CONCORD, N.C. — After Jimmie Johnson retook the point lead following the Price Chopper 400 at Kansas Speedway, there was the thought that we were seeing the same movie, different season.
Not so fast.
Johnson isn’t moving out yet, as evidenced by the fact that he’s just 36 points ahead after four races on the 10-race Chase. There’s still more than enough room for movement. Question is, who is going to do the moving?
If you say Jimmie Johnson, you’ll probably be correct. He’ll move out, just like he has the past four seasons. Will anyone bother to catch him? That’s the $64,000 question.
A better query might be who CAN catch him? Nobody seems to have their stuff wired as tight as Jimbo and the boys do, and that’s the problem. They’re machines. They don’t feel pain. It’s what they do. It’s what he does.
Pardon me for the “Terminator” reference, but that’s Johnson. At least, that’s been him the past four years, and Schwarzenegger only made three movies.
Kevin Harvick might have a chance, if he can catch him. Denny Hamlin? Maybe, if his head is anywhere near on straight. Kyle Busch? Not after California’s high RPMs ventilated one of Mark Cronquist’s Toyota engines. He’s toast, in terms of titles.
One guy who can do all of that, and has done it twice already, is Tony Stewart.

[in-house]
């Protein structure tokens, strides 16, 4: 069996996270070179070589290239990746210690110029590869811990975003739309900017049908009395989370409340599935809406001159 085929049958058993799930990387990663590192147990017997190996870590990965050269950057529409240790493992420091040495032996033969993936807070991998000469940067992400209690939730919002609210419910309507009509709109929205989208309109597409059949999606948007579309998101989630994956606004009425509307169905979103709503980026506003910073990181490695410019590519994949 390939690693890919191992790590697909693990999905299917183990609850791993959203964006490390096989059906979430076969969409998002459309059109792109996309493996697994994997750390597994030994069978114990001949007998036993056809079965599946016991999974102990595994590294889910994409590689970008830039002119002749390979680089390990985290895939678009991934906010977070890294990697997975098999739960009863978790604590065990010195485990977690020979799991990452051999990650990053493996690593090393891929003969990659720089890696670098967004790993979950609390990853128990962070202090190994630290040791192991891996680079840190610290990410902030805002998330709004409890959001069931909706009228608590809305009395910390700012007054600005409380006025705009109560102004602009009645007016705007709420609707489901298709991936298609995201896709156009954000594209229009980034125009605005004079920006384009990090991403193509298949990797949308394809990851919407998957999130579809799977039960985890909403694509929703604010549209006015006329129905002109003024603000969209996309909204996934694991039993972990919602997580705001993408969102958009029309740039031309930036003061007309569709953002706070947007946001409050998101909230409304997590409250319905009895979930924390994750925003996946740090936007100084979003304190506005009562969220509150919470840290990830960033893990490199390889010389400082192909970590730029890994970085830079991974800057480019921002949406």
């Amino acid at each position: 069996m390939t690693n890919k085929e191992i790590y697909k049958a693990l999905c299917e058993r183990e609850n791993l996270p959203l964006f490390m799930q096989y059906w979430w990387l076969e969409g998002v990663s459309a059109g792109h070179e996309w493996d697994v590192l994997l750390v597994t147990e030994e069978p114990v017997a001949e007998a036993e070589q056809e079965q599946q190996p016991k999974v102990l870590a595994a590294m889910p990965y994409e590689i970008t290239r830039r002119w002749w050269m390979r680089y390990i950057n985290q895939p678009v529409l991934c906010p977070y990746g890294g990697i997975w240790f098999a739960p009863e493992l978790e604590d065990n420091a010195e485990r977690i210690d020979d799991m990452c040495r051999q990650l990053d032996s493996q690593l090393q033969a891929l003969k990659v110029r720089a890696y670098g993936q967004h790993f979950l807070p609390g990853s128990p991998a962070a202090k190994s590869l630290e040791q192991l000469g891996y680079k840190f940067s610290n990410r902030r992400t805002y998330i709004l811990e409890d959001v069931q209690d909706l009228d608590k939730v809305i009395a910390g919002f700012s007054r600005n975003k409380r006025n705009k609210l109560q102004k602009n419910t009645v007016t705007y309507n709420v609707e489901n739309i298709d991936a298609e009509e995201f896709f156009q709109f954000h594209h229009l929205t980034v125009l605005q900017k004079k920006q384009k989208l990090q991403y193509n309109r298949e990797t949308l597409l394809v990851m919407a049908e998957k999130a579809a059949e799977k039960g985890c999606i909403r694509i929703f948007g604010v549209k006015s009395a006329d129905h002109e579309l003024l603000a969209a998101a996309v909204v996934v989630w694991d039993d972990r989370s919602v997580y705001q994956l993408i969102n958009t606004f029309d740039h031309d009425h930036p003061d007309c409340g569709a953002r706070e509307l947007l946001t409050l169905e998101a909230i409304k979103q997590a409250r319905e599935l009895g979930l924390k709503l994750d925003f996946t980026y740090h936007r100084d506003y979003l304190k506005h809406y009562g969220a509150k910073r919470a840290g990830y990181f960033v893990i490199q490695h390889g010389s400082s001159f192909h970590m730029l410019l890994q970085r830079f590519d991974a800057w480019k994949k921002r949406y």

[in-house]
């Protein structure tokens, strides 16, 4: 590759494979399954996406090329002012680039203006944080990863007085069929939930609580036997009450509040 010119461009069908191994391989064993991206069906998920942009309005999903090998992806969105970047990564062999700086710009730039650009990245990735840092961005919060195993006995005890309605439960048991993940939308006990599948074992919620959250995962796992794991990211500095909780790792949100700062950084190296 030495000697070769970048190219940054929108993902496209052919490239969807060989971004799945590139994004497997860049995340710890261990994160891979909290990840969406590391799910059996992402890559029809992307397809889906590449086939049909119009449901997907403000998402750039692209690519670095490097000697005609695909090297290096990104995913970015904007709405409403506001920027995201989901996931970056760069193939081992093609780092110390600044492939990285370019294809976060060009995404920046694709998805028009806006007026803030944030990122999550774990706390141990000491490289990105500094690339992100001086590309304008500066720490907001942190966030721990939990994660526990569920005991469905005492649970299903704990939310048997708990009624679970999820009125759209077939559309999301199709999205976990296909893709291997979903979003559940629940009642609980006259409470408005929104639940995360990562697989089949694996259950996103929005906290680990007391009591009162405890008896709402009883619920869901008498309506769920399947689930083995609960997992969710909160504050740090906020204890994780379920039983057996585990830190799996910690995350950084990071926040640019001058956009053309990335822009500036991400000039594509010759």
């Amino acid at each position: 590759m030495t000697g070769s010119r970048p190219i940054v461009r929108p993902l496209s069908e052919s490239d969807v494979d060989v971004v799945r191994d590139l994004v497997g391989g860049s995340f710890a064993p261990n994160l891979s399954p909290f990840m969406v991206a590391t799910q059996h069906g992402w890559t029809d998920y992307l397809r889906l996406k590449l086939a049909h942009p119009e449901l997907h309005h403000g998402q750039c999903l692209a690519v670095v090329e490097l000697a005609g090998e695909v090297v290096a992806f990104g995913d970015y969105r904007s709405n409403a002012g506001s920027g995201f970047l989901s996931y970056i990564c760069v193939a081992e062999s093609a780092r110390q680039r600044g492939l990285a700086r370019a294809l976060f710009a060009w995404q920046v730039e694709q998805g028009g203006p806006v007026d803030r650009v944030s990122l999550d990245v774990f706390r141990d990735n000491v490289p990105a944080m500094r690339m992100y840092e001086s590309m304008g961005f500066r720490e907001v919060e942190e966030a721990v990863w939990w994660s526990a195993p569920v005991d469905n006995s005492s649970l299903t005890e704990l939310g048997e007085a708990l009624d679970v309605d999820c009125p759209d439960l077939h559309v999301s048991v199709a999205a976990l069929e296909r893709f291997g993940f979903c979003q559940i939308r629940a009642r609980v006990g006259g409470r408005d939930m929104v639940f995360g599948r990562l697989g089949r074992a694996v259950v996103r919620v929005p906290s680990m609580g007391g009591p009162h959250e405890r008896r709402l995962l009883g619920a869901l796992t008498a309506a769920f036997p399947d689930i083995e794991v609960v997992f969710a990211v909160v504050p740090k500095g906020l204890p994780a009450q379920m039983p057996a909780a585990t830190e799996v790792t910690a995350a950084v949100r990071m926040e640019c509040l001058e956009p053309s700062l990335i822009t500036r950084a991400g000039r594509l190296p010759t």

“I knew we were going to have our hands full with Jimmie (Johnson), and thank goodness Clint Bowyer got up there and mixed it up and broke his momentum,” said Stewart after winning for the 39th time in Sprint Cup competition and the second time this season.
“I didn’t think we were good enough to do it. But man, this Office Depot/Old Spice team did an awesome job. They did an unbelievable job in the pits that got us an opportunity again. Both races we won, we’ve won because the pit crew gave us a chance, and that is all you can ask for.”
It was also a checkmark weekend for Smoke. He hadn’t won at Auto Club Speedway, and now he has. “Man, I’m just glad to finally win one at California. I can knock this off the list of tracks I haven’t won at now.”
Stewart and crew chief Darian Grubb have formed the kind of bond that Johnson has with Chad Knaus, and it’s showing. Adjustments, figuring out how best to approach fixing cars that, most of the time, need more tuning than the New York Philharmonic, all seem to be falling into place.
The victory also catapulted Stewart from 10th in the points after Kansas to fifth with six races remaining. He’s 107 out, with a bullet.
Stewart’s been down this road a time or two, and he’s been able to string good finishes together to win a couple of titles (2002 and 2005). It might be happening again.
Jeff Gordon, Stewart and Johnson are have won 10 championsips among them. Matt Kenseth and Kurt Busch are the only series champs in the Chase this year.
That’s a ton of experience on Stewart’s side. And Stewart used some of it on the final restart to hold off Johnson and Clint Bowyer.
“I think I was more worried than anything because Jimmie (Johnson) was coming,” Stewart said. “I just knew the restart was going to be critical and, if I could get through (turns) one and two and still have the lead off two, then I would have a shot at it. We got a good restart, picking the top there.
“Good thing Clint Bowyer was there to keep Jimmie honest and keep him busy, and that just let us do our own thing the last lap and run our lines.”
If anyone is going to beat Johnson this year and deny him a chance at five in a row, it will be Stewart. With Charlotte, Martinsville and Phoenix coming up, he’s got as good a chance as anyone.
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